An Operations Order directed all battalion-level and above units within III Corps to build and maintain these sites. III Corps established a 1 April 2009 deadline to ensure every FRSA from Battalion to Corps had an AKO site with three specific shared channels: announcements and unit specific information; a calendar of on-post events; and a Knowledge Center for files pertinent to Fort Hood families.

14 of the 18 AKO 5-star rated sites were built by Knowledge Management staff.

BCKS personnel at Fort Leavenworth and Fort Hood built AKO FRG sites for every battalion-level and above unit on Fort Hood, including the top 5-star AKO-rated FRG sites. KMAs conducted facilitator training for all FRSAs which consisted of two, 3-hour sessions. A capstone event for all FRSAs culminated the training and included the Commanding General and Deputy Commanding Generals' spouses.

The project greatly reduced the amount of duplicative work each FRSA had to do. According to FRSA Karol Pinkerton, "It has become increasingly helpful to have those post-wide events/fliers/notices magically appear (with no effort on my part)." The over-arching plan included a protected online community for the FRSAs to share good ideas and lessons learned. As other installations learned of the success at Fort Hood, they soon began adopting some of the techniques applied by the III Corps.

In evaluating the success of the knowledge management effort, project sponsor Angela Oakley noted that the sites "helped teach family members to go to one central location for their information rather than picking-up the phone to ask for help." As more and more families become more familiar with AKO, she predicted "benefits from usage will greatly improve."

Additional support for FRSAs can be found on the BCKS Leader2Leader (L2L) Network FRSA Professional Forum; "Connecting in Conversation, Discovering New Ideas." You can find more information on III Corps FRSA sites on AKO and BCKS Professional Forums.

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What's Hot in the BCKS Professional Forums!

Collage of Forum LogosOn S3-XO: "24 Months as an XO- What I would tell anyone who asked?" This is a discussion that was initiated by a former Executive Officer of a Brigade Special Troops Battalion who dedicated his time into mentoring up-and-coming XOs on best practices he's acquired throughout his tour of duty. To date, 30 members have found his writings to be helpful and informative, as he continues to contribute information on a daily basis.

Forum Facts

Since January 2009, BCKS forums members have:
bullet Downloaded over 1 million documents!
bullet Registered over 9.5 million page visits!
bullet Made over 28,000 contributions to their forums!
bullet Started or replied to discussions 165,000 times!
bullet Grown the forum membership to 140,000!

On KMNet: "Growing BCKS Forums by 100,000 members; how do we get there?" The question was addressed on 09/02/09, and by 09/08/09 there were 49 replies to the thread. The discussions ranged from AKO rules based emails to incorporating BCKS into the current curriculum within military schools to assist in growing forums. The overall accord was that just having the numbers was not enough; member participation was a must in any forum.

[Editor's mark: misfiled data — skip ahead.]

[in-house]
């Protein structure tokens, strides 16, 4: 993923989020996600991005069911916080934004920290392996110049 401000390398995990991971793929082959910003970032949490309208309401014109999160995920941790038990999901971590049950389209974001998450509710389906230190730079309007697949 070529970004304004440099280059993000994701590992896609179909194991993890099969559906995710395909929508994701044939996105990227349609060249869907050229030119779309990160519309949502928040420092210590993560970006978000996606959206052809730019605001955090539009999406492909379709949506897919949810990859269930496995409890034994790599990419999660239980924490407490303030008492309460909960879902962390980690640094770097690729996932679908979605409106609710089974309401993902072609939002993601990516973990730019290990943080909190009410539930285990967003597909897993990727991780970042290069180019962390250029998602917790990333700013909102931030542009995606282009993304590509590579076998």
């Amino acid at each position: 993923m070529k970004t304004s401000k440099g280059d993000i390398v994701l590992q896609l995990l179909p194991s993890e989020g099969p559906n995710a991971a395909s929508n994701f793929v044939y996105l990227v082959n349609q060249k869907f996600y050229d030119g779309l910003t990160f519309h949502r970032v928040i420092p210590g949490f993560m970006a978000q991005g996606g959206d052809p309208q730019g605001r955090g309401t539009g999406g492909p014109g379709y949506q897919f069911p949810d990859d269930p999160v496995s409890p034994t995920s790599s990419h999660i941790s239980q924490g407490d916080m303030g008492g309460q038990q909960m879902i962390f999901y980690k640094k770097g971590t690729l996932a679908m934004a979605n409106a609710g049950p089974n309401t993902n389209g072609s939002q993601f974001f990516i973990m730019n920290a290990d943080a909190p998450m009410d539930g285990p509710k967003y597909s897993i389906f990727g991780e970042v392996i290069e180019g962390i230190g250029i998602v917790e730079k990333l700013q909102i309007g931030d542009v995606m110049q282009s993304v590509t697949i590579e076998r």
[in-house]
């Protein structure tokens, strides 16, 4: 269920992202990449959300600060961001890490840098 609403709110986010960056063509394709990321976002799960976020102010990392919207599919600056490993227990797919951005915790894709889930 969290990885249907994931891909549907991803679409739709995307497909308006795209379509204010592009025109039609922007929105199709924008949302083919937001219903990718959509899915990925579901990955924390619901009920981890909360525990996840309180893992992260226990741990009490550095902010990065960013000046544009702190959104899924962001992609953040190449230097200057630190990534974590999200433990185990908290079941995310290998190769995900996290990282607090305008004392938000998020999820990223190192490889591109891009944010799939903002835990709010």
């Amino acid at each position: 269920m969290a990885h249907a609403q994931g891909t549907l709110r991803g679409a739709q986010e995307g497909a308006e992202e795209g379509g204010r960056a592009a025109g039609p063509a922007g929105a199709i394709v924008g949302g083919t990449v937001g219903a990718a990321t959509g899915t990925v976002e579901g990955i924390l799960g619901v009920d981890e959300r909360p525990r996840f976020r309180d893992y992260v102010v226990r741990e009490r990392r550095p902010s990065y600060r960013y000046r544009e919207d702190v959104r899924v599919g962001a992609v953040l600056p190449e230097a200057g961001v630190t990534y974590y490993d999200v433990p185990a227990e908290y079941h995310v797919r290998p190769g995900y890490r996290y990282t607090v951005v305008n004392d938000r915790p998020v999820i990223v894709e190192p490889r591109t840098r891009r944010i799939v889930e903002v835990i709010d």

On Protection NET: "LEADERSHIP: Why Iraqis Still Fight Like Arabs?" Although posted on Protection Net, this discussion thread has the potential to be extremely helpful on many other forums. Discussion starts with an article that addresses the concern from Iraqi troops as to why the Americans have been so much more effective in finding roadside bombs, and keeping the roads clear of them than the Iraqis, when they all receive the same training and are using the same equipment. The overall consensus, which was also conveyed to the Iraqi Army, was teamwork. It seems as if the Arab community is extremely compartmentalized and is not willing to share discoveries, training, capabilities, and expertise amongst various tribes, units, etc. This has been discovered as the underlying cause of their reduced level of success.

All BCKS Professional Forums require AKO access. Most BCKS forums require membership to view or participate in the forums. To join a forum, it's a simple 3-step process:

  1. Access the BCKS Professional Forum page at:
  2. Select the link to forum you want to join.
  3. Then select "Become a Member," fill out the profile and submit.

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PEO C3T Catapults Army into Social Media Arena

Amy Walker, Symbolic Systems, Inc., PEO C3T MilTech Solution

With the explosive advent of social media taking the world by storm, Program Executive Office Command, Control, Communications-Tactical (PEO C3T), in close partnership with Army Knowledge Online and Defense Knowledge Online (AKO/DKO) and Battle Command Knowledge System (BCKS), has stepped into this arena with both guns, offering the Army innovative enterprise solutions for these rapidly evolving forms of collaborative communication.

screenshot of milBookThe organization's milSuite is comprised of three active sites - milBlog, milWiki and milBook. These three products will be integrated together as part of a greater solution to share information and connect with AKO/DKO users.